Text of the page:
This is enough for 2 pizzas. Spread the thawed crust in the bottom and up the sides a bit of your well seasoned dutch oven.  Top with sauce, cheese and desired toppings.  Top with a lid. Bake for 20-3o minutes with 7 briquettes under the oven and 21 on the lid.
Sloppy Joe

Sloppy Joes

2 lb Ground meat (I use a combination of turkey and beef.)

1 cup diced onion

1 cup diced bell pepper

2 cans, 8 oz tomato sauce

2 tsp chili powder

1 tsp garlic salt

2 tsp Worcestershire sauce

Brown the ground beef, peppers and onions together, drain.  Place the tomato sauce, chili powder, garlic salt and worcestershire in a freezer baggie.  Smoosh it around.  Add remaining ingredients and smoosh to mix evenly. Seal well and lay flat to freeze.  To prepare, squeeze thawed contents into a dutch oven or saucepan and heat through. Serve on buns or stuffed into pitas with slices of cheese.



l lb macaroni noodles (dry)

8 cups tomato juice

4 tsp sugar, xylitol or similar

1 tsp salt

1/4 tsp pepper

2 tsp garlic powder

1 lb ground beef, browned and drained

1 cup chopped onion

1 cup chopped bell pepper

8 American cheeses slices

Brown ground beef with onion and bell pepper, drain.  Combine all but the cheese slices in a baggie (pasta should still be dry.)  Seal, and smoosh flat to freeze.   To prepare, pour contents of the bag into a casserole dish or dutch oven.  Top with cheese slices.  Bake at 350 for 45 minutes (For a Dutch oven: 7 hot coals on the bottom 21 coals on the lid) or until heated through and pasta is soft.



8 oz broken spaghetti noodles

4 cups tomato sauce

3 cups water

1 tsp basil flakes

2 tsp parsley flakes

1 tsp salt

dash of cayenne pepper (opt)

1 lb ground beef

1 cup onion

Brown and drain ground beef with onion.  Add all ingredients to a freezer bag (use the noodles dry.)  Smoosh flat and freeze.  To prepare, pour thawed contents of the bag into a pot, bring to a boil and simmer for 15 minutes or until pasta is tender and dish is thickened.


2 lb boneless, skinless chicken breast, sliced into strips.

1 green bell pepper

1 red bell pepper

1 yellow bell pepper

1 red onion

1 white onion

1/4 cup olive oil

1/4 cup lime juice

1 1/2 Tbs Seasoned Salt (like Lowry’s)

1 1/2 Tbs oregano flakes

1 1/2 Tbs ground cumin

1 Tbs garlic powder

1 Tbs chili powder

1 Tbs paprika

1 tsp salt

In a large baggie combine the oil, lime juice and herbs and spices.  Smoosh all around.  Add the chicken and sliced vegetables.  Press flat and freeze.  To prepare, thaw the bag. Use tongs to lift the meat and vegetables out of the bag into a hot skillet, discard remaining marinate. Stir fry until meat is cooked through and vegetables are tender.  Serve with tortillas and salsa.  (Other toppings as desired: lettuce, cheese, chopped tomatoes, sour cream, guacamole….)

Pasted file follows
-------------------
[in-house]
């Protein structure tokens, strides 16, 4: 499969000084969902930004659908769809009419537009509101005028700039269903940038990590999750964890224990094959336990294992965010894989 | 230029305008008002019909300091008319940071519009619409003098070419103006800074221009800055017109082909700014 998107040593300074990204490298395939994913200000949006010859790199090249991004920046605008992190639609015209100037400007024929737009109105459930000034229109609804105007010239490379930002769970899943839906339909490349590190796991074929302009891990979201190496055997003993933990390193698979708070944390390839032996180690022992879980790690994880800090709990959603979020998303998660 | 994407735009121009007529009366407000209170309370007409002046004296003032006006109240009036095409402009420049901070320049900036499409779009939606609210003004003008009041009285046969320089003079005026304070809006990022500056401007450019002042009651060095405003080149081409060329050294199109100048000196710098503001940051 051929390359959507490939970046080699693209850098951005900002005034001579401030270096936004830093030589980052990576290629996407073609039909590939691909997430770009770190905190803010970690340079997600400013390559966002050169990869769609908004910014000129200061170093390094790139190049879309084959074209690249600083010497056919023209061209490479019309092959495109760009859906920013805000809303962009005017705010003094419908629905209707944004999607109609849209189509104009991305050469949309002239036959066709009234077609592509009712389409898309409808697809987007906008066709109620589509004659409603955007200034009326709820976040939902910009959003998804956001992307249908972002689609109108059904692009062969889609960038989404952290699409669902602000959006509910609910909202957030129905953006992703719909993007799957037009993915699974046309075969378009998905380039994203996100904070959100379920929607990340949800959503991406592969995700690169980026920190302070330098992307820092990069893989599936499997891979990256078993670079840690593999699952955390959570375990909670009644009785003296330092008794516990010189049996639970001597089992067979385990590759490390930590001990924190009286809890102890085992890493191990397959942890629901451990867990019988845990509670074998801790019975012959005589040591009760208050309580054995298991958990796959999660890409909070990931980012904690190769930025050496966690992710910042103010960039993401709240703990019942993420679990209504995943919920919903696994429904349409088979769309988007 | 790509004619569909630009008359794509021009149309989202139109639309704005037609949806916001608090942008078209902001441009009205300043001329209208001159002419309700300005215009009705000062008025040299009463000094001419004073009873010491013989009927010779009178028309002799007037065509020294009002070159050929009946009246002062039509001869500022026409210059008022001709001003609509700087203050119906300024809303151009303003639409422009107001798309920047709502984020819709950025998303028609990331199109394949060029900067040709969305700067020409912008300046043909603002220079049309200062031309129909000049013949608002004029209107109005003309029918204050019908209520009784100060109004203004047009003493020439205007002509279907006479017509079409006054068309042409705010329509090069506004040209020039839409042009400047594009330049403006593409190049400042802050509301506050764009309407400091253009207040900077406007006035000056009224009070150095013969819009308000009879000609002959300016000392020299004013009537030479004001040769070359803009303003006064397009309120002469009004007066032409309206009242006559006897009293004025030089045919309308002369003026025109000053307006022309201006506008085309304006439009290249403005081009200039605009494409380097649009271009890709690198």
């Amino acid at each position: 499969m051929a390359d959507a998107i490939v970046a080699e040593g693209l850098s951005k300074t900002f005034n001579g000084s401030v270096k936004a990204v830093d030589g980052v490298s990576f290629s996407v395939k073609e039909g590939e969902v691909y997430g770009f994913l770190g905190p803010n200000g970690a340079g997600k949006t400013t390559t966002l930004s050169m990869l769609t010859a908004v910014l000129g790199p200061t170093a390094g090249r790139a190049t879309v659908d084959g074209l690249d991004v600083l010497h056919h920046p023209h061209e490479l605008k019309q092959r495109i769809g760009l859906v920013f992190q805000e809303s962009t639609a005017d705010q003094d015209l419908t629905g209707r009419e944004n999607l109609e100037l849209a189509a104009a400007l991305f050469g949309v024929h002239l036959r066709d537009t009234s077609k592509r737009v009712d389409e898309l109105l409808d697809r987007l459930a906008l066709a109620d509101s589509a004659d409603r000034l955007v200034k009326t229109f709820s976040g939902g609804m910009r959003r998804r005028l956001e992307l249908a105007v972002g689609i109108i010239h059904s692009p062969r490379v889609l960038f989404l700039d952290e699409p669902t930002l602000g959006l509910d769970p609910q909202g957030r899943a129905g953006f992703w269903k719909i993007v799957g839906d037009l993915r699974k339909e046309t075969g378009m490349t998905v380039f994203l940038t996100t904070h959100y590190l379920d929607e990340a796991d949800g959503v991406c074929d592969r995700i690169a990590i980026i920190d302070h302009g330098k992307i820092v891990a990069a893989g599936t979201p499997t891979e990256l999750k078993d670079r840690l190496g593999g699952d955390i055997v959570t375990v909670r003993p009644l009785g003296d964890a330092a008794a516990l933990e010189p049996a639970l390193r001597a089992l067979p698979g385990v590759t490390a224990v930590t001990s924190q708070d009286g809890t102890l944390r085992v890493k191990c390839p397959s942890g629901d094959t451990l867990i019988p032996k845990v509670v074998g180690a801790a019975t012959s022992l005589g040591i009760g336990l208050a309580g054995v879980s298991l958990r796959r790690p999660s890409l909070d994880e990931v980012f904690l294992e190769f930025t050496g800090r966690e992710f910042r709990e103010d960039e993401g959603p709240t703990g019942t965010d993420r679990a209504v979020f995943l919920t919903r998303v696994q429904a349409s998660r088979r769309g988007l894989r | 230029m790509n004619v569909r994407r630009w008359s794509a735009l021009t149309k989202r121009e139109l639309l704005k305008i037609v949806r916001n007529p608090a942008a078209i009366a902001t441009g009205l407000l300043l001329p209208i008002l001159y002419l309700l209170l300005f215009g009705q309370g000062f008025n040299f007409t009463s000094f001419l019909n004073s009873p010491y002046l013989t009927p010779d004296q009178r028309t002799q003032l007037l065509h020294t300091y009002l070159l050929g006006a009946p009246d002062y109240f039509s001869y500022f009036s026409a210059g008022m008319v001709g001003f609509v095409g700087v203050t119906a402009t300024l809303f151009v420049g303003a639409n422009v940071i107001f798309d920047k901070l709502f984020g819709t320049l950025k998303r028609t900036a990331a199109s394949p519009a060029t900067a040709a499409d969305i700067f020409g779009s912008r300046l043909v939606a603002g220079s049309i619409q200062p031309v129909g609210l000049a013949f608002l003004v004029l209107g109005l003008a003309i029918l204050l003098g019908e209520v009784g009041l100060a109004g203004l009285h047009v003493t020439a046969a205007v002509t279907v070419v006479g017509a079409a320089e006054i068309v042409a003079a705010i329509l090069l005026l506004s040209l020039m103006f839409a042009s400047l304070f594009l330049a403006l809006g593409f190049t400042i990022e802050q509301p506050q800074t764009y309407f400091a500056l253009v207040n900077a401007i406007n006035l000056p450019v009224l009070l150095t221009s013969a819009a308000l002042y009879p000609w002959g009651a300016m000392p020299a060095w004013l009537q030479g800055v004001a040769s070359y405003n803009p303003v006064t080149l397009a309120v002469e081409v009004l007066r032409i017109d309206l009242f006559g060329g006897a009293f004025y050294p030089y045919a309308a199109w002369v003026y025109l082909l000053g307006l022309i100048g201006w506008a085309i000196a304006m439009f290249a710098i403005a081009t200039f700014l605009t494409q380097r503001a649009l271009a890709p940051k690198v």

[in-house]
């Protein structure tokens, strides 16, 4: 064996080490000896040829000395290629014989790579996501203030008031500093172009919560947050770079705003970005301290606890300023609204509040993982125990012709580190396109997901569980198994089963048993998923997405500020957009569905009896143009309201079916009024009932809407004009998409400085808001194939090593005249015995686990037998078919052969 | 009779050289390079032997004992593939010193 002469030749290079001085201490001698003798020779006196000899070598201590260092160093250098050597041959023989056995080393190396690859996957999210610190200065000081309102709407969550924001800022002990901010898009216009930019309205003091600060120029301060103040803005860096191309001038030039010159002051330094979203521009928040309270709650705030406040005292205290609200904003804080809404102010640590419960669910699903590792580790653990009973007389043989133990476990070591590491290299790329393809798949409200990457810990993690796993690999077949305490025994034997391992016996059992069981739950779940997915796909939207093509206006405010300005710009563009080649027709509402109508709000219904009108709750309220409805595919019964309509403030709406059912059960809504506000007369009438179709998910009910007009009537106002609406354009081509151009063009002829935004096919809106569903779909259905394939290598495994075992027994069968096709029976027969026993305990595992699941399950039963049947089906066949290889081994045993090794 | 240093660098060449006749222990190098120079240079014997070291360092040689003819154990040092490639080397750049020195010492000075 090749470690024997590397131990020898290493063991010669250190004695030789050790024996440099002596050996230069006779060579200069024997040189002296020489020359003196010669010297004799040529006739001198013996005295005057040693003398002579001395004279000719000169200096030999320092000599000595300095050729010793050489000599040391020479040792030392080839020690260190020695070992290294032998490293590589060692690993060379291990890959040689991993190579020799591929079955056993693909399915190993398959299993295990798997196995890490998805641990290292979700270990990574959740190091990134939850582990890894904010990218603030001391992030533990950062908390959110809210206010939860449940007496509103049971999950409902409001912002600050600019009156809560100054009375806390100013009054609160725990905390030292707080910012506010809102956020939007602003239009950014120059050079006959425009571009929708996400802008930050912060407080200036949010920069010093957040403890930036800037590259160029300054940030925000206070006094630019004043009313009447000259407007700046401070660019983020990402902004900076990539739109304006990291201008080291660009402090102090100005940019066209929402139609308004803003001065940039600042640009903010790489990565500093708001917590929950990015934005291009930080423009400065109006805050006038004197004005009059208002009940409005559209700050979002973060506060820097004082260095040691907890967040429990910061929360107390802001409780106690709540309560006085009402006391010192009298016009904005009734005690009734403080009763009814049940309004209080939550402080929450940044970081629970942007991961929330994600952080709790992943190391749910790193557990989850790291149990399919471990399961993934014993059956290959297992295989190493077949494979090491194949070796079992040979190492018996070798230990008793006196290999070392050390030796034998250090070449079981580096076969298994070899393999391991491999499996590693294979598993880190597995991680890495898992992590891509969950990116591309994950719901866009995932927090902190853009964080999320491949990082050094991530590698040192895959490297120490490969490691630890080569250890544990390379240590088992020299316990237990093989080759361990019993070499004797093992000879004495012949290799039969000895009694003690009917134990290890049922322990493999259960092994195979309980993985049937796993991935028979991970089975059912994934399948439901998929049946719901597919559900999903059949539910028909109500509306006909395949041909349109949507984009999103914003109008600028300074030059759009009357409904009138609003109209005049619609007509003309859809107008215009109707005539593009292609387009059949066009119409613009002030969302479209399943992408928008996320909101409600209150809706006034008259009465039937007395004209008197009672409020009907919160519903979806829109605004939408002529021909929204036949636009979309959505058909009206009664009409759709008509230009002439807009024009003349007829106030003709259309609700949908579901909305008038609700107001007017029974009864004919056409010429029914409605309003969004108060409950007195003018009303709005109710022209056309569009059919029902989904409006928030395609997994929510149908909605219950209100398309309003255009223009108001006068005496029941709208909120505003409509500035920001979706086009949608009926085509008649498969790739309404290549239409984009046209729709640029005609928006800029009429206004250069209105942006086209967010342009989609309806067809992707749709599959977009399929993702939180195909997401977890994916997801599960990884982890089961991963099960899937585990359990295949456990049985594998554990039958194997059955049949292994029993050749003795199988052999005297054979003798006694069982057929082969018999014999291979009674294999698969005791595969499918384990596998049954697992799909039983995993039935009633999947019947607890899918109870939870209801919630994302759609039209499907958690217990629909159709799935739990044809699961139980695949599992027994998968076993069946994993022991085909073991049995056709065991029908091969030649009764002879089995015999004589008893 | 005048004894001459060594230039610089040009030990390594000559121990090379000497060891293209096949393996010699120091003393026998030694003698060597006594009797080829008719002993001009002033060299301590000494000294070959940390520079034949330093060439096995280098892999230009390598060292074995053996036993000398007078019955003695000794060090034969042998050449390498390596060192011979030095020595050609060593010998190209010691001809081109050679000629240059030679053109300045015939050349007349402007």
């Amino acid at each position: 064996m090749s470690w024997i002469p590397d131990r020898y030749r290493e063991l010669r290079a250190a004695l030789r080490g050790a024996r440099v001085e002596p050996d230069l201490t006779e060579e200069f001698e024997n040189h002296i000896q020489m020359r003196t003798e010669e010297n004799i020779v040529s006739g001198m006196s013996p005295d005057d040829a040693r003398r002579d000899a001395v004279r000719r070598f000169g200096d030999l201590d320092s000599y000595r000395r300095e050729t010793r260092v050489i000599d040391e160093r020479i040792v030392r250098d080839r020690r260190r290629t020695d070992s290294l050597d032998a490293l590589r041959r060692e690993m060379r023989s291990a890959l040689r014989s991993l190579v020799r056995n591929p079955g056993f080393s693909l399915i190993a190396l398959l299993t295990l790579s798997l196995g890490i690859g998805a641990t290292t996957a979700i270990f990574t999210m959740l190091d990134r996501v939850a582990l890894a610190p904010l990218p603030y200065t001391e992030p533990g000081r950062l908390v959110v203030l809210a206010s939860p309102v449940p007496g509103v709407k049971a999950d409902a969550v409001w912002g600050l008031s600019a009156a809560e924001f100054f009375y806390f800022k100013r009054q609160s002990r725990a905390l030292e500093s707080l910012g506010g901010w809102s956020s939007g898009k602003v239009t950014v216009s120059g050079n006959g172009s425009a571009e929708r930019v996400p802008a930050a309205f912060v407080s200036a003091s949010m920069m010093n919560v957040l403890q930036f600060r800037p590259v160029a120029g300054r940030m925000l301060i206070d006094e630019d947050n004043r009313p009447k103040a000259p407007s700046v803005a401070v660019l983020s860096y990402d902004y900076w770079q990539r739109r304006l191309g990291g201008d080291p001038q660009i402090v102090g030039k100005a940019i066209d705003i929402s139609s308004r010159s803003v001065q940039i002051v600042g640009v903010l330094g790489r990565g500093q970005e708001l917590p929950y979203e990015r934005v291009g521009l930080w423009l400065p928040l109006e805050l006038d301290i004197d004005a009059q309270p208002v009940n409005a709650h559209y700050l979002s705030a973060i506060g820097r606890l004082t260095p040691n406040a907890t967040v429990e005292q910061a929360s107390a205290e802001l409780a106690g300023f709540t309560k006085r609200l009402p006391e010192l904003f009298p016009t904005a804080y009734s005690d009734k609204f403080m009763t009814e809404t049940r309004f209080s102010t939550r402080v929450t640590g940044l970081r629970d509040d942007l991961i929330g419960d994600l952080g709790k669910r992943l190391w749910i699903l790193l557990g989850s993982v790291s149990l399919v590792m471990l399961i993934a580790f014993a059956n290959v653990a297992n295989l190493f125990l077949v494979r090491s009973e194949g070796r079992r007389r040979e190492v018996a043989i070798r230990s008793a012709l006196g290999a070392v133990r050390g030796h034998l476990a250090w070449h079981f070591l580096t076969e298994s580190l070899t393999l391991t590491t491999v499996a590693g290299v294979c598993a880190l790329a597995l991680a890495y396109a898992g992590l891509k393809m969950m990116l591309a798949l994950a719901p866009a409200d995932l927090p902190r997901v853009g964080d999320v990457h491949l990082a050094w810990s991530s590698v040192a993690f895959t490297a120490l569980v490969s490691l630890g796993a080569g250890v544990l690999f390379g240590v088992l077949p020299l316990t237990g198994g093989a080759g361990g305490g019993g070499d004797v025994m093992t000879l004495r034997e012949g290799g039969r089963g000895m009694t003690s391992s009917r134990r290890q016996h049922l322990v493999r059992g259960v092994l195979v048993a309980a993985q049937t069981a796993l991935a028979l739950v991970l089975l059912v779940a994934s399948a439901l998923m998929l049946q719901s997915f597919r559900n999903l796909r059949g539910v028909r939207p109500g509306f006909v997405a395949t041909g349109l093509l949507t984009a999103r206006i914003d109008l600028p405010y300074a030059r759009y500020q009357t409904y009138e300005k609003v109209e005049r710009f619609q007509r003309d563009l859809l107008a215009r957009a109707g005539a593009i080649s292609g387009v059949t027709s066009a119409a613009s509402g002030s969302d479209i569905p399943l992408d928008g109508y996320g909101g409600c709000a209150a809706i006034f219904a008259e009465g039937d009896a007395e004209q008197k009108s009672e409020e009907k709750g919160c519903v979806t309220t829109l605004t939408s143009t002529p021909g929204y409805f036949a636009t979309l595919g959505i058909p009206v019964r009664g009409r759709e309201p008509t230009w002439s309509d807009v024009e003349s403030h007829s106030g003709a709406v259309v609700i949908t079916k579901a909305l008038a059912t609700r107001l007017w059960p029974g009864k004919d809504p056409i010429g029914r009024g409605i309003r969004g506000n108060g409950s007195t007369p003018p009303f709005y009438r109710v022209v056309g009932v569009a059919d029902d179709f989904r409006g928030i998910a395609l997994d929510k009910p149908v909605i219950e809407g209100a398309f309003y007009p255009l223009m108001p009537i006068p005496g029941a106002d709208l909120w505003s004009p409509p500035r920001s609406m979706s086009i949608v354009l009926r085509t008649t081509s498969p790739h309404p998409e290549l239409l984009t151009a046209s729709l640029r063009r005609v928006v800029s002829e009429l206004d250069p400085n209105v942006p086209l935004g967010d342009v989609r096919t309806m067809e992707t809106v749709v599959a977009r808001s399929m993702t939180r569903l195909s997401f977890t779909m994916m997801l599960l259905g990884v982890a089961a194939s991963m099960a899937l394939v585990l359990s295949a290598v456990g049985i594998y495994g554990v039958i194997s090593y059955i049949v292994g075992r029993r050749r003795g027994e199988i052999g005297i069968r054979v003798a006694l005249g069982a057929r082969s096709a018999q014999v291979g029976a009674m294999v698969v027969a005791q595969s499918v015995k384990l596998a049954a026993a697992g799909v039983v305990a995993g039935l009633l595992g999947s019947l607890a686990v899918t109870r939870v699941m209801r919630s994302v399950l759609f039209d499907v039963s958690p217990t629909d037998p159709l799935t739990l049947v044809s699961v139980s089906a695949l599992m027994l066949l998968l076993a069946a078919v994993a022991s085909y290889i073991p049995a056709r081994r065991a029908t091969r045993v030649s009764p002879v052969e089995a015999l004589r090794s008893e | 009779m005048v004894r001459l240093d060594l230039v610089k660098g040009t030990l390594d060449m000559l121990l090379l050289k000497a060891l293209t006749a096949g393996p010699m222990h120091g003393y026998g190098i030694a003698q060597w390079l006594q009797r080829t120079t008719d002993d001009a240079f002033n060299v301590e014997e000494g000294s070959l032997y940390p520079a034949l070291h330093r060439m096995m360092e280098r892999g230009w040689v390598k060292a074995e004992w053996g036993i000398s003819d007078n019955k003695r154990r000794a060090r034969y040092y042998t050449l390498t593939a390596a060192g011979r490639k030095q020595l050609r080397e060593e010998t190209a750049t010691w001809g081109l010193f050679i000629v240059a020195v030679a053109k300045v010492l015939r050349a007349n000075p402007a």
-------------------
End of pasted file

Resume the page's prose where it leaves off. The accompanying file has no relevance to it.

Fiesta Chicken Bowls

2 lb boneless, skinless chicken breasts, cut into bite sized pieces
1/4 cup lime juice
1 bunch cilantro, chopped
1 lb corn kernels
1 tsp garlic powder
1 chopped red onion
1 can, 15 oz  black beans, drained and rinsed
1 tsp cumin
1 tsp salt
1/4 tsp pepper
Combine everything into a freezer bag and smoosh flat to freeze. To prepare, thaw bag.  Pour entire contents into a hot skillet and sauté until meat is cooked through.  Layer bowls with crushed tortilla chips and chopped lettuce.  Top with chicken mixture and serve with salsa, cheese, and ranch dressing.

Teriyaki chicken over Rice

2 lb boneless skinless chicken breast, cut into bite sized pieces

1 lb sugar snap peas

1/2 cup soy sauce

1/2 cup pineapple juice (I drain it from canned pineapple)

1 tsp fresh grated ginger

1 tsp garlic powder

Combine all ingredients into a freezer bag and smoosh to freeze.  Freeze 4-6 cups cooked brown rice in a separate bag.  To prepare, pour contents of the bag into a skillet and saute until chicken is cooked through. Heat rice, by simmering the bag in hot water for 2-3 minutes.  Serve Teriyaki chicken over rice.

Taco Soup

2 lb ground beef or turkey

1 cup chopped onion

1 lb corn kernels

2 cans, 15 oz each black beans, rinsed and drained

1 can rotel tomatoes, undrained

4 Tbs taco seasoning

Brown ground beef with onion, drain.  Combine everything in a freezer bag.  Smoosh flat to freeze.  To serve, pour contents of the bag into a stock pot or dutch oven. Add 1 cup of water. Heat through.  Serve with Frito style corn chips and cheese or sour cream.

Freezer Bag Cooking: Breakfast

Freezer Bag Recipes Breakfast

Prepping food at home and freezing it in baggies takes up less space in the cooler for camping.  Things stay colder longer this way. (Here’s hoping they thaw out in time for cooking. I’ll let you know on that one.) Even if you aren’t planning a camping trip, these recipes can easily be cooked in a regular kitchen and make rushed mornings that much easier.